Cover image for Dirge
Foster, Alan Dean, 1946-
Personal Author:
Publication Information:
New York : Ballantine, [2000]

Physical Description:
310 pages ; 24 cm.
Program Information:
Accelerated Reader AR UG 8.6 18.0 44549.
Format :


Call Number
Material Type
Home Location
Item Holds
X Adult Fiction Science Fiction/Fantasy
X Adult Fiction Central Closed Stacks
X Adult Fiction Central Closed Stacks

On Order



In the second half of the 24th-century, diplomatic relations proceed cautiously between thranx and humans, who are slow to overcome their aversion to the insect-like beings. But the thranx are nearly forgotten with the sudden discovery of an ideal planet to colonize and the appearance of a new race of space-faring aliens.

Author Notes

Bestselling science fiction writer Alan Dean Foster was born in New York City in 1946, but raised mainly in California. He received a B.A. in Political Science from UCLA in 1968, and a M.F.A. in 1969. Foster enjoys traveling because it gives him opportunities to meet new people and explore new places and cultures. This interest is carried over to his writing, but with a twist: the new places encountered in his books are likely to be on another planet, and the people may belong to an alien race.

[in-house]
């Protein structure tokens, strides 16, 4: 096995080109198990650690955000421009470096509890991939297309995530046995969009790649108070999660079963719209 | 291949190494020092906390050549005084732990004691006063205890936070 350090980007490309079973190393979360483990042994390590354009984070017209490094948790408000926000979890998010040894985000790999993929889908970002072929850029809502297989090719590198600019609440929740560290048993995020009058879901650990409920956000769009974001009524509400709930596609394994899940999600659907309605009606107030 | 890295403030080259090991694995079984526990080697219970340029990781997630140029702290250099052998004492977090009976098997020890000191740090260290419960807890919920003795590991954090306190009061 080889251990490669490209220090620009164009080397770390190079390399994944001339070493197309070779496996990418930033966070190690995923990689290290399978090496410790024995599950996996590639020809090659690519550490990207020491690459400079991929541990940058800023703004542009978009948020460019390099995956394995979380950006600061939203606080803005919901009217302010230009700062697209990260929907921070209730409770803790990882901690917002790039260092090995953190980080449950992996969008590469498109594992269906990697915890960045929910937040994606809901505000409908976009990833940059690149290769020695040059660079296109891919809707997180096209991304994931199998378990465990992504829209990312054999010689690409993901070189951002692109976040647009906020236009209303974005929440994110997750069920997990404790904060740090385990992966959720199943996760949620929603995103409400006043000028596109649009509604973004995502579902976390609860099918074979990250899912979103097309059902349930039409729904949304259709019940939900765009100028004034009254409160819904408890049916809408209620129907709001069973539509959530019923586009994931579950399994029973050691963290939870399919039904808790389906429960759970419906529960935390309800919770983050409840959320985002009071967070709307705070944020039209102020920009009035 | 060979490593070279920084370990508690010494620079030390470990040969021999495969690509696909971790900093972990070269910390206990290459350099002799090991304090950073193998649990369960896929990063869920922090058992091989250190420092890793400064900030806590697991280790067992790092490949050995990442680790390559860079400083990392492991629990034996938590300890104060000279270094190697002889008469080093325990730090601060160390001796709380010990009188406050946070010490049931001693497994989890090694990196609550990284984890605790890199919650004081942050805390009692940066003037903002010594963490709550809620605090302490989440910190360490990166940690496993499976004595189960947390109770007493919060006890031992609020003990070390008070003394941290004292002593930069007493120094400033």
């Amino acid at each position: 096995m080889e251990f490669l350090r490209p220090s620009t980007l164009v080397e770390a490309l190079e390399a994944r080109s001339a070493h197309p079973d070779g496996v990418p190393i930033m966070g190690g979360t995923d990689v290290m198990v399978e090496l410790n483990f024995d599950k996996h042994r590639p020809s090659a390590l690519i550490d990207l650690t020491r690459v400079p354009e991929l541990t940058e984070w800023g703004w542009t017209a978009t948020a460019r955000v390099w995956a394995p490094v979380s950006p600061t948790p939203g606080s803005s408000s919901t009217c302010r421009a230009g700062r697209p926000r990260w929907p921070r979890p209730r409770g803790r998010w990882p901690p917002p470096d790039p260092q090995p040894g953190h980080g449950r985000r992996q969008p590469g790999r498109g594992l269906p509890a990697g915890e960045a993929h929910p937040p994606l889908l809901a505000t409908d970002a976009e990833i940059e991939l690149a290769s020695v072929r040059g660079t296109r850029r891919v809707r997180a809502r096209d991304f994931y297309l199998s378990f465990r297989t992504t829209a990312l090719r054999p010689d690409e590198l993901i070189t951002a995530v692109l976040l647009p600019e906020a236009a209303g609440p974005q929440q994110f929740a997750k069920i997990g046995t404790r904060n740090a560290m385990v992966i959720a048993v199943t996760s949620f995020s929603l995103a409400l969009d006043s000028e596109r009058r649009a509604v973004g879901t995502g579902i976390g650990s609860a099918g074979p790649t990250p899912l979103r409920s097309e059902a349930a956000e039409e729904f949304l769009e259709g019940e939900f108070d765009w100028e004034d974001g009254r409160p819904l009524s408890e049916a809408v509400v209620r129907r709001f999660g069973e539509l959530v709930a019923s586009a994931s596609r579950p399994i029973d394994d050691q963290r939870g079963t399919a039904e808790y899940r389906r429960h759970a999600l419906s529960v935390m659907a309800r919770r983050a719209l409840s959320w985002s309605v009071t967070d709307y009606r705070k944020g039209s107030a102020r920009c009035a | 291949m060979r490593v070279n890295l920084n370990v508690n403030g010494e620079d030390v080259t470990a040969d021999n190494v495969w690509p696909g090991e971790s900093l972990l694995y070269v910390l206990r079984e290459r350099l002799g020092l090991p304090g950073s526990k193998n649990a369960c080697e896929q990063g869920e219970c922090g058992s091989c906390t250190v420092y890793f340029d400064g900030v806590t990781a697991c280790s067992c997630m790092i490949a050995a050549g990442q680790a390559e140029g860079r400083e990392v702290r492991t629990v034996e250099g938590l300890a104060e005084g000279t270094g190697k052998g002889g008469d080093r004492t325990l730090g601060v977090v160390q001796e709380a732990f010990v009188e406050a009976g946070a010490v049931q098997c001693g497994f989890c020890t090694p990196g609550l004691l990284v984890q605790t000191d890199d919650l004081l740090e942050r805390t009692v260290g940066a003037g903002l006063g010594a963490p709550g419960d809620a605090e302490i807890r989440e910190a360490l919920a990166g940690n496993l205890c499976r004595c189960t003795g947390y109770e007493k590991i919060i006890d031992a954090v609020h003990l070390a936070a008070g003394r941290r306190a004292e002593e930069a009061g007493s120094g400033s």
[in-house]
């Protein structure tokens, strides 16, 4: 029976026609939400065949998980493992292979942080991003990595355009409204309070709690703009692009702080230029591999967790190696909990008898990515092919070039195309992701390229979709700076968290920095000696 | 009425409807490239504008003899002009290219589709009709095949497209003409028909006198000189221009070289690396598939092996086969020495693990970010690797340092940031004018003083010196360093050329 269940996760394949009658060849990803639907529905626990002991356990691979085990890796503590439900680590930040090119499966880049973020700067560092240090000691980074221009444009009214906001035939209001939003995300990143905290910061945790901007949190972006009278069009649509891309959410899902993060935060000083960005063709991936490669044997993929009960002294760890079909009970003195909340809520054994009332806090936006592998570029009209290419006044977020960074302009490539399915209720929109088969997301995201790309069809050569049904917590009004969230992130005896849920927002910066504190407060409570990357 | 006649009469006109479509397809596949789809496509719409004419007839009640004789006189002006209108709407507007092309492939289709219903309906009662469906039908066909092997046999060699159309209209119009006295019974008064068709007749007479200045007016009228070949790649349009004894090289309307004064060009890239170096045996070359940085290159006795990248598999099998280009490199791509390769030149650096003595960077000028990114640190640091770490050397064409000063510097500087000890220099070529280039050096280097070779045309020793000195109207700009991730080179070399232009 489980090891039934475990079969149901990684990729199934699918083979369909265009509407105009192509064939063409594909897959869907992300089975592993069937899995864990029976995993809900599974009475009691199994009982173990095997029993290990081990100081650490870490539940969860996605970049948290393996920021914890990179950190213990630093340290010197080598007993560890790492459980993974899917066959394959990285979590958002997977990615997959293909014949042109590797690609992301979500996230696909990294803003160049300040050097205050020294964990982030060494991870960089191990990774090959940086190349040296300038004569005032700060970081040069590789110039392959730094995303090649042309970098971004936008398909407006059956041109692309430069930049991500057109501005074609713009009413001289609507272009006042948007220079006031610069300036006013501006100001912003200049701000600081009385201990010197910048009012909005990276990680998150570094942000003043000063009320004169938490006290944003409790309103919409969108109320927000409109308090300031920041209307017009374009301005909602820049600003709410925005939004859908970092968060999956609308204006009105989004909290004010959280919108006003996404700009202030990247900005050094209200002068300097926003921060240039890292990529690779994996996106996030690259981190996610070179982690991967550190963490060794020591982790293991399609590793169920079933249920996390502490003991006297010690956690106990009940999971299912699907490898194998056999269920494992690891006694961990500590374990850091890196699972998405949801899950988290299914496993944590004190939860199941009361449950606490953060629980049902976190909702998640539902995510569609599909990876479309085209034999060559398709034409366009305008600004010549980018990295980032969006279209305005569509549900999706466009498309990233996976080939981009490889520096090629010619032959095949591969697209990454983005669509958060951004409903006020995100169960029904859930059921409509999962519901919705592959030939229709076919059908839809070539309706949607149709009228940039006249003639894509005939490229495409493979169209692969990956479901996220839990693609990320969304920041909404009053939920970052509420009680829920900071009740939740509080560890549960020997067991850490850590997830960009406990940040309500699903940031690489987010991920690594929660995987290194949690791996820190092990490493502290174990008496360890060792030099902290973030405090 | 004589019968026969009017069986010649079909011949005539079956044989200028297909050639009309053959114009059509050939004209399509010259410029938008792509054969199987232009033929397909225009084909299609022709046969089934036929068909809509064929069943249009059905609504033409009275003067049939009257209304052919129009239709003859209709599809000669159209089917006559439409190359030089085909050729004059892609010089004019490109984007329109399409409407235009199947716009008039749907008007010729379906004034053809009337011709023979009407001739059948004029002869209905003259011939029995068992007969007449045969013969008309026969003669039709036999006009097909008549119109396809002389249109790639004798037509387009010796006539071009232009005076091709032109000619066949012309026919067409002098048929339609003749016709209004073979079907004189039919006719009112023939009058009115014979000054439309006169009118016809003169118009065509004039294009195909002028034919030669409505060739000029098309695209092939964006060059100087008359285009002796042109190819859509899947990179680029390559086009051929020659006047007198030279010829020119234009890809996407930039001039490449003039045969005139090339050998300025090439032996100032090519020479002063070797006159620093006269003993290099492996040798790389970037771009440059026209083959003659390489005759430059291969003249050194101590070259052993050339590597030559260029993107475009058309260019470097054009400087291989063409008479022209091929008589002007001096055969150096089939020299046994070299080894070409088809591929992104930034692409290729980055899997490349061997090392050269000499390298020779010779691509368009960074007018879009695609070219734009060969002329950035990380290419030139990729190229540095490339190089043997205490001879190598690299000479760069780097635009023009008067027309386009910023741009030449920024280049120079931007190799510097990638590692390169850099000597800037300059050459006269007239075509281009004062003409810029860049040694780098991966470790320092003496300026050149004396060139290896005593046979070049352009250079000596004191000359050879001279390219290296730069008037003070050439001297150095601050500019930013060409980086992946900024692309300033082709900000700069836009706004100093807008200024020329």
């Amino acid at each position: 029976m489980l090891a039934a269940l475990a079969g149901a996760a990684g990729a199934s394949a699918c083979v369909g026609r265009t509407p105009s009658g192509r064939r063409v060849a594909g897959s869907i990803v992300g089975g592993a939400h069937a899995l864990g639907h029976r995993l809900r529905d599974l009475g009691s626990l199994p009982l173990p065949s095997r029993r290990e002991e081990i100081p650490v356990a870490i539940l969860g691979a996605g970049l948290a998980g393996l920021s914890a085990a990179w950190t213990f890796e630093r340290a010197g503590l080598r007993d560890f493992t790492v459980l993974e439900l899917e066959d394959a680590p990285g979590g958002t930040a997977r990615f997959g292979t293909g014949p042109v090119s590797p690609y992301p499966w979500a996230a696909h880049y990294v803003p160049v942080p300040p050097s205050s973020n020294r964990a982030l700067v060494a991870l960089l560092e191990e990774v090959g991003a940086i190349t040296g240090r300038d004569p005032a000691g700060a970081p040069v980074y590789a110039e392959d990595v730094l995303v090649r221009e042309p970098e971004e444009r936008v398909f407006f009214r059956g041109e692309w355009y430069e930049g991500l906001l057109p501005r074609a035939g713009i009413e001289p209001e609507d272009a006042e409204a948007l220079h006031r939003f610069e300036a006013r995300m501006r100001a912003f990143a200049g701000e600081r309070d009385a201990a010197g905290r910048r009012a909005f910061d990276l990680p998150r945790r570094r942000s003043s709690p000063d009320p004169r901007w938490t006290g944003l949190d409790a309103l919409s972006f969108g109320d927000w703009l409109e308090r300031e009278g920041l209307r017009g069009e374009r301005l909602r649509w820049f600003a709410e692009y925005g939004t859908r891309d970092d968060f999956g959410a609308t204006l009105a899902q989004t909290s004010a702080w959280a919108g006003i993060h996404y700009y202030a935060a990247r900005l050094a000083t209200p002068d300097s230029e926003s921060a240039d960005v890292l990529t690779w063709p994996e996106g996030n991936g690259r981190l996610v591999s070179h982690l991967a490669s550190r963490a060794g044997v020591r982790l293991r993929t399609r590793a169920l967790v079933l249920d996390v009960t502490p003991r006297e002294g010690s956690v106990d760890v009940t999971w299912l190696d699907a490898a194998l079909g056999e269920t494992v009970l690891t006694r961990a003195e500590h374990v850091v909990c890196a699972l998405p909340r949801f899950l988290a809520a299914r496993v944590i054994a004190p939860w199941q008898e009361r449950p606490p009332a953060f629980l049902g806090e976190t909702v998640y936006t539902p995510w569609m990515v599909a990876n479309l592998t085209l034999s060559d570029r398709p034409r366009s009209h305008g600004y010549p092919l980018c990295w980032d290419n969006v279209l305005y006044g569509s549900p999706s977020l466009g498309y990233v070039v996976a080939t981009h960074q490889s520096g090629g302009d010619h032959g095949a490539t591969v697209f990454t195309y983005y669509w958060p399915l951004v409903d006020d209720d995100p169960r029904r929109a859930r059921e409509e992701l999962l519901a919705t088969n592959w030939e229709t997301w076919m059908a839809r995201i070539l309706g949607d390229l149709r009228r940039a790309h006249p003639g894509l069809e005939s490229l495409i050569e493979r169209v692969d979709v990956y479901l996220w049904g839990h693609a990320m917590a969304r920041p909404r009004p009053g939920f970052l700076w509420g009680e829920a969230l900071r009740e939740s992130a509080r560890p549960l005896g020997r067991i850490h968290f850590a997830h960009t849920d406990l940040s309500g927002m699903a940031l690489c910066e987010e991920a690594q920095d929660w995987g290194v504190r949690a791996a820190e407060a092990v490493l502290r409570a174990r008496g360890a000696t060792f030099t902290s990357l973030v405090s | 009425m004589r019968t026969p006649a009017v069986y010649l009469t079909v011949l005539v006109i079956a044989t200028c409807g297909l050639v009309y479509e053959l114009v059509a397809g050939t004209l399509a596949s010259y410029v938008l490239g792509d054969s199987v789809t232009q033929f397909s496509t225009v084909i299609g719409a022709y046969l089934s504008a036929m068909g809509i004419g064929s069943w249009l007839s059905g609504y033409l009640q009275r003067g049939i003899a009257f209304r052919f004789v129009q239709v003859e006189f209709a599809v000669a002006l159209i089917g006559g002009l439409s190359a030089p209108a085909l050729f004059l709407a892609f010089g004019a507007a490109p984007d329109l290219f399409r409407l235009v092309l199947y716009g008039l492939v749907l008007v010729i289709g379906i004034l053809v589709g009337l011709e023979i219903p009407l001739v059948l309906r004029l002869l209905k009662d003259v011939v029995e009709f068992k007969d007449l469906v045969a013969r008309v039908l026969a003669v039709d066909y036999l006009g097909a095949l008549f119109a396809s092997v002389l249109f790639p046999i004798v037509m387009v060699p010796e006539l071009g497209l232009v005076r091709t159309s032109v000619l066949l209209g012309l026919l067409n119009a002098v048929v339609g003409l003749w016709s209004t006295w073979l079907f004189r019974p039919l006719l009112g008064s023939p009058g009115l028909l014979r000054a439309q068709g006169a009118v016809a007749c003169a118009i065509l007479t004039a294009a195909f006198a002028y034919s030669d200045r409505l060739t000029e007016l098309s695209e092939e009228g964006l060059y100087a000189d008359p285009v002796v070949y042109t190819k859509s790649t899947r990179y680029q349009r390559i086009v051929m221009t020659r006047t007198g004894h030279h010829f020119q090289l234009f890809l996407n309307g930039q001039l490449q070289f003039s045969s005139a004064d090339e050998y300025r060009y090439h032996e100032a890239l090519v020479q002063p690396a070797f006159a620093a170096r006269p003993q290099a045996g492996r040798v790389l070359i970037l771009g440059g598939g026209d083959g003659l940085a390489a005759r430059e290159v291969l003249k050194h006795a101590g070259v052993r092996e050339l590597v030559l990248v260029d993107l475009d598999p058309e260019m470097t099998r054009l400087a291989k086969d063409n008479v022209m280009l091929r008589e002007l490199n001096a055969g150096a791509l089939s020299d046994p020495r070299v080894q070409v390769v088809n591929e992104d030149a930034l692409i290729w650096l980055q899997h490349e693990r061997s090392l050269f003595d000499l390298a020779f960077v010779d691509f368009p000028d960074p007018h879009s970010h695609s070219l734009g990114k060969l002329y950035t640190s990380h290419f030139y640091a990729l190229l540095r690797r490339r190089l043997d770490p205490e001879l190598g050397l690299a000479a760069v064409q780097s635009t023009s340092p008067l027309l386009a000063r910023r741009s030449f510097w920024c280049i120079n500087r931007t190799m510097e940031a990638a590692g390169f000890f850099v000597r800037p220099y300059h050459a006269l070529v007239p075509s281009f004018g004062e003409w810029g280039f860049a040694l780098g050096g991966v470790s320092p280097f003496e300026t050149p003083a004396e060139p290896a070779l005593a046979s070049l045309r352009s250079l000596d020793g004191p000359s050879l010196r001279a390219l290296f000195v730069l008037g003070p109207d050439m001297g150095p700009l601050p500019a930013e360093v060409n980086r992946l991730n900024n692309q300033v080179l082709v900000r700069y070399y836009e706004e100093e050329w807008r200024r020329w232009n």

Foster began his career as an author when a letter he sent to Arkham Collection was purchased by the editor and published in the magazine in 1968. His first novel, The Tar-Aiym Krang, introduced the Humanx Commonwealth, a galactic alliance between humans and an insectlike race called Thranx. Several other novels, including the Icerigger trilogy, are also set in the world of the Commonwealth. The Tar-Aiym Krang also marked the first appearance of Flinx, a young man with paranormal abilities, who reappears in other books, including Orphan Star, For Love of Mother-Not, and Flinx in Flux.